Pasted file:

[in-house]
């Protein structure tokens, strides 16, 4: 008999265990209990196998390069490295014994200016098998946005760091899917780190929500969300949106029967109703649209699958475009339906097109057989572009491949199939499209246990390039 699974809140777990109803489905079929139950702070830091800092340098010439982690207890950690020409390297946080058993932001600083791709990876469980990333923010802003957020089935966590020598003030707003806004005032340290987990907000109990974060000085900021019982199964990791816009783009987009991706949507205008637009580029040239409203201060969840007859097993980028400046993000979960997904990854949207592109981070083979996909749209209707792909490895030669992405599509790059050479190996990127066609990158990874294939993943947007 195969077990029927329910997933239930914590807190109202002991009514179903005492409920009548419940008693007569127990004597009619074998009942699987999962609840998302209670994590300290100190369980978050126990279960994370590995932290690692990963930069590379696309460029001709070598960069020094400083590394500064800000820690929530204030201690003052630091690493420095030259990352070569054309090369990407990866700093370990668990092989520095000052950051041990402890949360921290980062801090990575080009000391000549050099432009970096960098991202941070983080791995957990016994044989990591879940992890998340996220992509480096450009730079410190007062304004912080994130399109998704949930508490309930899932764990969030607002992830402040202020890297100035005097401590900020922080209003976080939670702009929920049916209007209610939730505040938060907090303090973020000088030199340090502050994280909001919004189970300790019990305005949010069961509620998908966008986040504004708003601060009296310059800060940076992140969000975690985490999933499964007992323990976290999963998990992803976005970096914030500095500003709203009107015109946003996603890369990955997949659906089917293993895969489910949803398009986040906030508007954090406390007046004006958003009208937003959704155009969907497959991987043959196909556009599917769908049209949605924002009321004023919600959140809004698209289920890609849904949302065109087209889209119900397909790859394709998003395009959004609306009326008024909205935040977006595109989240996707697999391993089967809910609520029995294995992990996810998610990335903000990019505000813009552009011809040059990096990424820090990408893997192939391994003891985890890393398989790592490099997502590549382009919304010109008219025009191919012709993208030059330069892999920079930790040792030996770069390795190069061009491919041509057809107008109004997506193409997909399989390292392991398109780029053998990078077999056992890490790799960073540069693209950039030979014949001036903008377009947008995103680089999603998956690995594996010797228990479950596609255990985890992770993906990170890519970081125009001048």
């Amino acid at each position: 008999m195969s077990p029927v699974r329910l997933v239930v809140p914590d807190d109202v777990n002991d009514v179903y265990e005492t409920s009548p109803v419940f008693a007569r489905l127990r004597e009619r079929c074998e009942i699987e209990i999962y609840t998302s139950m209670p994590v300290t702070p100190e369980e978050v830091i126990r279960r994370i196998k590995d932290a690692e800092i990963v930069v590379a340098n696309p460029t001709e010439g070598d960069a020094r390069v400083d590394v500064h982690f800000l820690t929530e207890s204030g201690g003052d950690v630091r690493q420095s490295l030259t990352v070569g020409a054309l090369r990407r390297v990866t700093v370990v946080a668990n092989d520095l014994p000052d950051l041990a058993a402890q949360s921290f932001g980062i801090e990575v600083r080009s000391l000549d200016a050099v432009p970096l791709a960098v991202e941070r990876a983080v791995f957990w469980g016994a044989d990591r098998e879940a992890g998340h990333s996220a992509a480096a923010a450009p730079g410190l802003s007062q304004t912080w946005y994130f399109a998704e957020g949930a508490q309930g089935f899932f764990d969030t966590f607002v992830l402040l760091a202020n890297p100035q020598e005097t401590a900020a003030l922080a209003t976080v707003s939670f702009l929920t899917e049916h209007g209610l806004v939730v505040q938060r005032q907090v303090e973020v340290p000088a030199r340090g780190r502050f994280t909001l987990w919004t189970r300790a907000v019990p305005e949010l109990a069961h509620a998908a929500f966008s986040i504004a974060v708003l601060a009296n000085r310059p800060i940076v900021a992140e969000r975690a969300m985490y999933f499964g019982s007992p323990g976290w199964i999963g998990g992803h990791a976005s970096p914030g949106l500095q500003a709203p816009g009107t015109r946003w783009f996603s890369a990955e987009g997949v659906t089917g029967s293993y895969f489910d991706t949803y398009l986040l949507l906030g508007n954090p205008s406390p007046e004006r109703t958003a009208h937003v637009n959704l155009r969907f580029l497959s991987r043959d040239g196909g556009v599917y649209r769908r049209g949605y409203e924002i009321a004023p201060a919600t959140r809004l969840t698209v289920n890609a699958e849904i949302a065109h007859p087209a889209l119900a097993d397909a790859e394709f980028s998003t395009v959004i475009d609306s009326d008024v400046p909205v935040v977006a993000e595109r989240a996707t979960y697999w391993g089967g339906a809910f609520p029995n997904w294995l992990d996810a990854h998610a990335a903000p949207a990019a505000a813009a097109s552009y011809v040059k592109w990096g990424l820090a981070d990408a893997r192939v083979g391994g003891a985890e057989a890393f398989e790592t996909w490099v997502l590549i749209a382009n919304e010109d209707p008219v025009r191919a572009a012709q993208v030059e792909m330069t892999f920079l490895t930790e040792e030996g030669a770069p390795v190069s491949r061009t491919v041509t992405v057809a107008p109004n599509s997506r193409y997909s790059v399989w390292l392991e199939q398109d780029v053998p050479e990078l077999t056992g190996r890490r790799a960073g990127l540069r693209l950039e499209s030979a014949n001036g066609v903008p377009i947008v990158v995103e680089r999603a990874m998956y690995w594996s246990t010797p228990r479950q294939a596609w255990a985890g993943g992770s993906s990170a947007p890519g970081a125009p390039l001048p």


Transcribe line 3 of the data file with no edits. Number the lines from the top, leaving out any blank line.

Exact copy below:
């Amino acid at each position: 008999m195969s077990p029927v699974r329910l997933v239930v809140p914590d807190d109202v777990n002991d009514v179903y265990e005492t409920s009548p109803v419940f008693a007569r489905l127990r004597e009619r079929c074998e009942i699987e209990i999962y609840t998302s139950m209670p994590v300290t702070p100190e369980e978050v830091i126990r279960r994370i196998k590995d932290a690692e800092i990963v930069v590379a340098n696309p460029t001709e010439g070598d960069a020094r390069v400083d590394v500064h982690f800000l820690t929530e207890s204030g201690g003052d950690v630091r690493q420095s490295l030259t990352v070569g020409a054309l090369r990407r390297v990866t700093v370990v946080a668990n092989d520095l014994p000052d950051l041990a058993a402890q949360s921290f932001g980062i801090e990575v600083r080009s000391l000549d200016a050099v432009p970096l791709a960098v991202e941070r990876a983080v791995f957990w469980g016994a044989d990591r098998e879940a992890g998340h990333s996220a992509a480096a923010a450009p730079g410190l802003s007062q304004t912080w946005y994130f399109a998704e957020g949930a508490q309930g089935f899932f764990d969030t966590f607002v992830l402040l760091a202020n890297p100035q020598e005097t401590a900020a003030l922080a209003t976080v707003s939670f702009l929920t899917e049916h209007g209610l806004v939730v505040q938060r005032q907090v303090e973020v340290p000088a030199r340090g780190r502050f994280t909001l987990w919004t189970r300790a907000v019990p305005e949010l109990a069961h509620a998908a929500f966008s986040i504004a974060v708003l601060a009296n000085r310059p800060i940076v900021a992140e969000r975690a969300m985490y999933f499964g019982s007992p323990g976290w199964i999963g998990g992803h990791a976005s970096p914030g949106l500095q500003a709203p816009g009107t015109r946003w783009f996603s890369a990955e987009g997949v659906t089917g029967s293993y895969f489910d991706t949803y398009l986040l949507l906030g508007n954090p205008s406390p007046e004006r109703t958003a009208h937003v637009n959704l155009r969907f580029l497959s991987r043959d040239g196909g556009v599917y649209r769908r049209g949605y409203e924002i009321a004023p201060a919600t959140r809004l969840t698209v289920n890609a699958e849904i949302a065109h007859p087209a889209l119900a097993d397909a790859e394709f980028s998003t395009v959004i475009d609306s009326d008024v400046p909205v935040v977006a993000e595109r989240a996707t979960y697999w391993g089967g339906a809910f609520p029995n997904w294995l992990d996810a990854h998610a990335a903000p949207a990019a505000a813009a097109s552009y011809v040059k592109w990096g990424l820090a981070d990408a893997r192939v083979g391994g003891a985890e057989a890393f398989e790592t996909w490099v997502l590549i749209a382009n919304e010109d209707p008219v025009r191919a572009a012709q993208v030059e792909m330069t892999f920079l490895t930790e040792e030996g030669a770069p390795v190069s491949r061009t491919v041509t992405v057809a107008p109004n599509s997506r193409y997909s790059v399989w390292l392991e199939q398109d780029v053998p050479e990078l077999t056992g190996r890490r790799a960073g990127l540069r693209l950039e499209s030979a014949n001036g066609v903008p377009i947008v990158v995103e680089r999603a990874m998956y690995w594996s246990t010797p228990r479950q294939a596609w255990a985890g993943g992770s993906s990170a947007p890519g970081a125009p390039l001048p």